The rabbi on a Caribbean island battered by Hurrican Irma insisted on staying put after his family was airlifted out, in order to help the injured — Jews and non-Jews.
Moishe and Sara Chanowitz, who run the Chabad House on St Martin, got through the worst of the hurricane by hunkering down in a ritual bath complex with their five children. “We closed the door and held on tight,” Rabbi Chanowitz said. “If we hadn’t gone there the doors would have blown off our home with us inside and everything would have blown around, including us.”
The privacy concerns that guide mikva-building helped to keep the family safe in an area where an estimated one in three buildings were destroyed. The ritual bath room is windowless for the sake of the modesty of those using it.
Power and the internet went down, but when the Chanowitzs managed to get their phones working they contacted friends and colleagues, asking for help getting the children to safety.
While the couple was trying to keep the children calm, officials from Chabad, volunteers from the Orthodox-run rescue organisation Zaka, Israeli diplomats and the Military Attache in Holland were all frantically messaging each other, trying to find a plane for the family.
This was last Friday. Many of those involved are Orthodox, and in their time zones, already marking Shabbat. They do not normally use phones on Sabbath, but made an exception. “This was a classic case of the rule in Jewish law that rescuing a life takes precedence over the rules of Shabbat,” Zaka Chairman Yehuda Meshi-Zahav said.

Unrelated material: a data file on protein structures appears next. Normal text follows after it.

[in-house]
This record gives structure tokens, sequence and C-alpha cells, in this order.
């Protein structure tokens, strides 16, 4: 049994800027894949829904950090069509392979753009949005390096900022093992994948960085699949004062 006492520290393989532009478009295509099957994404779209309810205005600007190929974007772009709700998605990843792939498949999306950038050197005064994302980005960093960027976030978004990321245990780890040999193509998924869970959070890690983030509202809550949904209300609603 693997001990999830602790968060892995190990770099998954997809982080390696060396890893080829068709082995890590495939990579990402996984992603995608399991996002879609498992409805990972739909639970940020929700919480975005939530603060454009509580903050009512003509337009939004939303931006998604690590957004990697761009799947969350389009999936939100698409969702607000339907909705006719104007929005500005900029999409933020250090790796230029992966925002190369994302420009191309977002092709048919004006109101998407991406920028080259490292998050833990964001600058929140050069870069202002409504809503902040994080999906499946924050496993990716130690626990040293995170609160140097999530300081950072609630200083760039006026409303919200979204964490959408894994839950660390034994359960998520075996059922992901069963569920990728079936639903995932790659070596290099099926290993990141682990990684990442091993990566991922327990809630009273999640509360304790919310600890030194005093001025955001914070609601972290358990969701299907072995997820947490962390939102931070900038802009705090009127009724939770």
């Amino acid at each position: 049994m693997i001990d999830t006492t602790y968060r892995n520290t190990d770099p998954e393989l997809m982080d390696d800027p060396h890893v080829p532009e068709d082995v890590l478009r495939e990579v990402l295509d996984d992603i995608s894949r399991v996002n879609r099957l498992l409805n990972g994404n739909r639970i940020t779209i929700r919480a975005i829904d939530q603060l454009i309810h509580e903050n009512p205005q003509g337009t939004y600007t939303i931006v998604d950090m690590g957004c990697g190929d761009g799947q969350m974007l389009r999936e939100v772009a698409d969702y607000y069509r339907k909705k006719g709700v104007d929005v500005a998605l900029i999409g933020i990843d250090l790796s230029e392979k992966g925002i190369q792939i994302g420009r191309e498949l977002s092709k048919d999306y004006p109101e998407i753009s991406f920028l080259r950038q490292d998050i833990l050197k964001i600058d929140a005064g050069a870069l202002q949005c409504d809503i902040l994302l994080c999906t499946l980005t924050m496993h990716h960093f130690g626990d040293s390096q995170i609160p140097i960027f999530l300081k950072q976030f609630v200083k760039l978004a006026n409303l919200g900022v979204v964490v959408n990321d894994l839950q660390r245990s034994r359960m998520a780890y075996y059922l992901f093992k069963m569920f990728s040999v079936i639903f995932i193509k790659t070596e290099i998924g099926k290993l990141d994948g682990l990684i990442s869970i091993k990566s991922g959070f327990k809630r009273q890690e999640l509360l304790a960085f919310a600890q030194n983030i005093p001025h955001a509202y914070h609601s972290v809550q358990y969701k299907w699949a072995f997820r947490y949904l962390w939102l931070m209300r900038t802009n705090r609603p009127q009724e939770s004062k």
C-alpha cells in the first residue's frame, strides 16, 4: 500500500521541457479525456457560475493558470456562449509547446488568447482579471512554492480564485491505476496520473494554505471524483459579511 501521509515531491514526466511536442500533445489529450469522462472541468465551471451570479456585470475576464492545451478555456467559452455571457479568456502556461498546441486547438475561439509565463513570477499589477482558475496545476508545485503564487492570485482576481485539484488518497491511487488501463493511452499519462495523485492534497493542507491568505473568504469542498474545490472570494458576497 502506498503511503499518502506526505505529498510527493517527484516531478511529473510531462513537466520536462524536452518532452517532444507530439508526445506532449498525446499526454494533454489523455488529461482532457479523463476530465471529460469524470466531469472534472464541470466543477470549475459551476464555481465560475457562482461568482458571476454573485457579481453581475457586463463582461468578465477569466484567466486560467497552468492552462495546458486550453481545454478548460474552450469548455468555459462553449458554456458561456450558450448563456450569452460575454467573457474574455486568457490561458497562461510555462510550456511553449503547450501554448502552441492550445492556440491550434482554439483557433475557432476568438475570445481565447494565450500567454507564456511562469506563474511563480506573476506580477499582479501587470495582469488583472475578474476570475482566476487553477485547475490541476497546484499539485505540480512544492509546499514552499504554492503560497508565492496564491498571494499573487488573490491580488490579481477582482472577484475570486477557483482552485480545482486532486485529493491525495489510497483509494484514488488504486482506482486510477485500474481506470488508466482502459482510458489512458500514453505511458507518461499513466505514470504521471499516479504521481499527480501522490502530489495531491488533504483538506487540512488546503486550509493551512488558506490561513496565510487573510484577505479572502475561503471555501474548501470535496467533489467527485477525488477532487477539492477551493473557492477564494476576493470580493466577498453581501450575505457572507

Shortly before Shabbat began on St Martin, the Chanowitz children were given places on an American aid plane to Puerto Rico. Their mother went with them, but their father refused, saying that with more than 300 Jews still on the island, as well as thousands of non-Jews, he needed to remain there.
“When it comes to humanitarian aid we don’t differentiate,” said Rabbi Chanowitz.
He started Shabbat by hosting a meal for anyone who wanted, and was joined by 14 people — four of them Jewish. There was not much to eat, just challah and gefilte fish, but the atmosphere was uplifting. “It was the first meal since the hurricane for most people,” he said. “Everybody was giving each other strength, we were encouraging each other, and people looked to me for some inspiration.”
The rest of Shabbat was mostly spent in a medical centre, looking for Jewish people who were on the island, comforting and helping them — and offering them gefilte fish.
As he was at the hospital, volunteers from Zaka in Israel received a call from a group of eight Jewish tourists, including medical students, from the US and Canada who were stranded on the island.
Again, the volunteers applied the rule that all Shabbat laws can be put aside to help those in danger, and secured them places on aid planes.
Rabbi Chanowitz is still on St Martin, where many are surprised that the death count did not rise higher than four. He said that the scenes are tough to absorb but said he is uplifted by the sense that almost everyone “has a miracle story to tell about their survival.”